Chemists identify toxic chemicals in fracking wastewater

Before water produced during hydraulic fracturing is disposed of in waterways or reused in agriculture and other industries, chemists at The University of Toledo are zeroing in on water quality and environmental concerns ...

What COVID-19 can teach us about sustainability

The coronavirus strain that causes COVID-19 has infected over two million people in more than 160 countries. The rising death counts are heartbreaking, and the fact that we can't even go through the customary funeral rituals ...

Examining vaping particle size and deposition

E-cigarette use is rising, particularly among young adults and teens. Recent illnesses and deaths attributed to vaping have caused intense scrutiny of the chemicals in e-liquids and vapor, but little is known about the size ...

page 1 from 4

Respiratory tract

In humans the respiratory tract is the part of the anatomy that has to do with the process of respiration.

The respiratory tract is divided into 3 segments:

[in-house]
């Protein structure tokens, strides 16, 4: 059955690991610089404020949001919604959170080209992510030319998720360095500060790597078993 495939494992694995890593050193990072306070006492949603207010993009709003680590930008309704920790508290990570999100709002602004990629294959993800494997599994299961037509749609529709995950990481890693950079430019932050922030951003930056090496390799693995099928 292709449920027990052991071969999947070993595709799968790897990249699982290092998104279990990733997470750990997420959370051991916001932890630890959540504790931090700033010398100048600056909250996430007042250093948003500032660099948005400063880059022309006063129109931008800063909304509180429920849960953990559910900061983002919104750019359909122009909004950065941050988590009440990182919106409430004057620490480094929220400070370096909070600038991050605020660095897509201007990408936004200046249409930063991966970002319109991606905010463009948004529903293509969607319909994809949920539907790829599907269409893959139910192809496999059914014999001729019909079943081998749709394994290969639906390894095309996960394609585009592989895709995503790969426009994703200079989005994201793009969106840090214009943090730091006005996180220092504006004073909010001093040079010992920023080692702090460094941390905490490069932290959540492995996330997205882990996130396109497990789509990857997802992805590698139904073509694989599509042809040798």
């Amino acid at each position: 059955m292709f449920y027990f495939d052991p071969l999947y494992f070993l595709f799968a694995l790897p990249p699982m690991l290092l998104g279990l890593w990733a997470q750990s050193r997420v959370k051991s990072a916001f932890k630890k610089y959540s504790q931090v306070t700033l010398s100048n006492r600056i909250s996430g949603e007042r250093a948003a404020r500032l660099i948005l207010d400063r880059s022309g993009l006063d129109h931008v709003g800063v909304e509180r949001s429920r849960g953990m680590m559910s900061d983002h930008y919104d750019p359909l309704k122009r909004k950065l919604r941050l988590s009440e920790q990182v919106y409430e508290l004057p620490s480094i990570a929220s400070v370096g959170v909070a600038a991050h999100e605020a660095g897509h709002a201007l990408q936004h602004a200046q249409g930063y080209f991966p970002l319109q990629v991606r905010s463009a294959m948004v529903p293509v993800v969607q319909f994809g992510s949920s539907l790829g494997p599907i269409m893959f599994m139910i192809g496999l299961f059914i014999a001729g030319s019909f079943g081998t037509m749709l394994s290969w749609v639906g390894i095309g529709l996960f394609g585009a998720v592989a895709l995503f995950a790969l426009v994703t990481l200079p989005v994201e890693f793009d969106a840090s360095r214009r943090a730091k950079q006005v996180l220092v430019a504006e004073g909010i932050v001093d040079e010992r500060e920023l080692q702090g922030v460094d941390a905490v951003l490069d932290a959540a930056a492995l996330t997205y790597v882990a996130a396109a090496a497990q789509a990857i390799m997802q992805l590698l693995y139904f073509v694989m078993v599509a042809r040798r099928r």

The respiratory tract is a common site for infections. Upper respiratory tract infections are probably the most common infections in the world.

Most of the respiratory tract exists merely as a piping system for air to travel in the lungs; alveoli are the only part of the lung that exchanges oxygen and carbon dioxide with the blood.

Moving down the respiratory tract starting at the trachea, the tubes get smaller and divide more and more. There are estimated to be about 20 to 23 divisions, ending up at an alveolus.

Even though the cross-sectional area of each bronchus or bronchiole is smaller, because there are so many, the total surface area is larger. This means there is less resistance at the terminal bronchioles. (Most resistance is around the 3-4 division from the trachea due to turbulence.)

This text uses material from Wikipedia, licensed under CC BY-SA